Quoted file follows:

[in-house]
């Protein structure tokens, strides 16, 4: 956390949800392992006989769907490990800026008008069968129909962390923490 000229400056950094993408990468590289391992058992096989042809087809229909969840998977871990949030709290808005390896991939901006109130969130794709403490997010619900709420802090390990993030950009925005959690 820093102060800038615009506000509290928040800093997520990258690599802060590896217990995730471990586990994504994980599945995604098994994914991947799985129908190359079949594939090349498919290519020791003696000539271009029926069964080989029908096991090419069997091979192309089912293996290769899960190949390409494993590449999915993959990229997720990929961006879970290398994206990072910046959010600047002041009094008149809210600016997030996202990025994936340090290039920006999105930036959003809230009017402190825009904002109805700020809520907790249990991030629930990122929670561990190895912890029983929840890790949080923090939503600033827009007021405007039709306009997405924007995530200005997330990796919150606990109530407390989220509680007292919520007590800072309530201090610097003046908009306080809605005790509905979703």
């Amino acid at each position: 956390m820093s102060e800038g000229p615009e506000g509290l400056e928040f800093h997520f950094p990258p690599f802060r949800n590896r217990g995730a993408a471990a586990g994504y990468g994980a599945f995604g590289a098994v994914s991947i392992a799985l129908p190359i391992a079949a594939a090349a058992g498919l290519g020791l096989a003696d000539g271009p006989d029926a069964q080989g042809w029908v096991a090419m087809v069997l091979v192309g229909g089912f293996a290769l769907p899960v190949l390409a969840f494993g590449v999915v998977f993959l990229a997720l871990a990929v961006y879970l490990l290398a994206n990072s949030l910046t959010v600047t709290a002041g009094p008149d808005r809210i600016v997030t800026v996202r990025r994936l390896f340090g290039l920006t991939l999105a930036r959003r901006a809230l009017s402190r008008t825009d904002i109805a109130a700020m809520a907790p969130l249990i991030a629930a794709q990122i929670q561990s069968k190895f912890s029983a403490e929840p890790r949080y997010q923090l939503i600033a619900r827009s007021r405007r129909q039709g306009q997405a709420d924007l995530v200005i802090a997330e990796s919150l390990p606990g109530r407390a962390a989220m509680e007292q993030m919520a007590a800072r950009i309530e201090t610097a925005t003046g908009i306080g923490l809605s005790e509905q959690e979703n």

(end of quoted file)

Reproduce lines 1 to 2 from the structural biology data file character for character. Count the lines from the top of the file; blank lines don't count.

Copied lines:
[in-house]
């Protein structure tokens, strides 16, 4: 956390949800392992006989769907490990800026008008069968129909962390923490 000229400056950094993408990468590289391992058992096989042809087809229909969840998977871990949030709290808005390896991939901006109130969130794709403490997010619900709420802090390990993030950009925005959690 820093102060800038615009506000509290928040800093997520990258690599802060590896217990995730471990586990994504994980599945995604098994994914991947799985129908190359079949594939090349498919290519020791003696000539271009029926069964080989029908096991090419069997091979192309089912293996290769899960190949390409494993590449999915993959990229997720990929961006879970290398994206990072910046959010600047002041009094008149809210600016997030996202990025994936340090290039920006999105930036959003809230009017402190825009904002109805700020809520907790249990991030629930990122929670561990190895912890029983929840890790949080923090939503600033827009007021405007039709306009997405924007995530200005997330990796919150606990109530407390989220509680007292919520007590800072309530201090610097003046908009306080809605005790509905979703």